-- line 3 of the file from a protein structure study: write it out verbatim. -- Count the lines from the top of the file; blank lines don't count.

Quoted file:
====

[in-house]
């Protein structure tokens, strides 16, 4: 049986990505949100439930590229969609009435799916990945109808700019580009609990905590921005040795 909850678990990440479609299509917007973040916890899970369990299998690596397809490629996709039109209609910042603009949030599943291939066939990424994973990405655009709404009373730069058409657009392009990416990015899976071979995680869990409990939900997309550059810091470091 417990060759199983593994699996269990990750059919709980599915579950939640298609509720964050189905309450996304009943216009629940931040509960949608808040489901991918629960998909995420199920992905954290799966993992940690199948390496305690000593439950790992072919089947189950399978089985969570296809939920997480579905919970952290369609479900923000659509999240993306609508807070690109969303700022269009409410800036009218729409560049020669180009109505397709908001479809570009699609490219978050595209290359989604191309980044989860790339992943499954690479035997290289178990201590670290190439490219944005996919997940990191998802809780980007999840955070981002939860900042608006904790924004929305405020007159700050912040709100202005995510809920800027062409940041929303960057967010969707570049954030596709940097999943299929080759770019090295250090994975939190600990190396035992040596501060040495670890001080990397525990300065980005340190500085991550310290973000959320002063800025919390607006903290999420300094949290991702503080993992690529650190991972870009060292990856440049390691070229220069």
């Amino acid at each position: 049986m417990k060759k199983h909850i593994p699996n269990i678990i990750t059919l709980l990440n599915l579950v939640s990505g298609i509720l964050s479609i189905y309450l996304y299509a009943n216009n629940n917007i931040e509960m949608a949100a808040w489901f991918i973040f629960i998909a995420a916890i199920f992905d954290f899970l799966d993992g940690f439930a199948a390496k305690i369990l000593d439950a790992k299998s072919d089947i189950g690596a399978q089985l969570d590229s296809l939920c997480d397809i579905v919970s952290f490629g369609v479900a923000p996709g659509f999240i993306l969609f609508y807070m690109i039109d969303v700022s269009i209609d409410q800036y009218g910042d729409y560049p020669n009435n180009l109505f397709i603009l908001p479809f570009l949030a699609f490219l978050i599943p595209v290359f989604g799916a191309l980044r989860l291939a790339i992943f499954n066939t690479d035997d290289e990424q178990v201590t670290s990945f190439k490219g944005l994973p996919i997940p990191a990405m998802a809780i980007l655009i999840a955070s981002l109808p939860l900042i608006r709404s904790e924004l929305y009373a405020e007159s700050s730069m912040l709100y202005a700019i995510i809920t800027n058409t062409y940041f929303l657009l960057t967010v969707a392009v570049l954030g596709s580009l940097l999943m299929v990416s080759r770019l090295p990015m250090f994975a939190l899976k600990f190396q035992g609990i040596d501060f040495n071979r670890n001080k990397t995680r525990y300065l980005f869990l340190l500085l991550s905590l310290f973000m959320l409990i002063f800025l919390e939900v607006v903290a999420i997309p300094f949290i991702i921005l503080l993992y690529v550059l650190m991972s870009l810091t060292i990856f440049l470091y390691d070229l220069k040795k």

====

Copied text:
């Amino acid at each position: 049986m417990k060759k199983h909850i593994p699996n269990i678990i990750t059919l709980l990440n599915l579950v939640s990505g298609i509720l964050s479609i189905y309450l996304y299509a009943n216009n629940n917007i931040e509960m949608a949100a808040w489901f991918i973040f629960i998909a995420a916890i199920f992905d954290f899970l799966d993992g940690f439930a199948a390496k305690i369990l000593d439950a790992k299998s072919d089947i189950g690596a399978q089985l969570d590229s296809l939920c997480d397809i579905v919970s952290f490629g369609v479900a923000p996709g659509f999240i993306l969609f609508y807070m690109i039109d969303v700022s269009i209609d409410q800036y009218g910042d729409y560049p020669n009435n180009l109505f397709i603009l908001p479809f570009l949030a699609f490219l978050i599943p595209v290359f989604g799916a191309l980044r989860l291939a790339i992943f499954n066939t690479d035997d290289e990424q178990v201590t670290s990945f190439k490219g944005l994973p996919i997940p990191a990405m998802a809780i980007l655009i999840a955070s981002l109808p939860l900042i608006r709404s904790e924004l929305y009373a405020e007159s700050s730069m912040l709100y202005a700019i995510i809920t800027n058409t062409y940041f929303l657009l960057t967010v969707a392009v570049l954030g596709s580009l940097l999943m299929v990416s080759r770019l090295p990015m250090f994975a939190l899976k600990f190396q035992g609990i040596d501060f040495n071979r670890n001080k990397t995680r525990y300065l980005f869990l340190l500085l991550s905590l310290f973000m959320l409990i002063f800025l919390e939900v607006v903290a999420i997309p300094f949290i991702i921005l503080l993992y690529v550059l650190m991972s870009l810091t060292i990856f440049l470091y390691d070229l220069k040795k």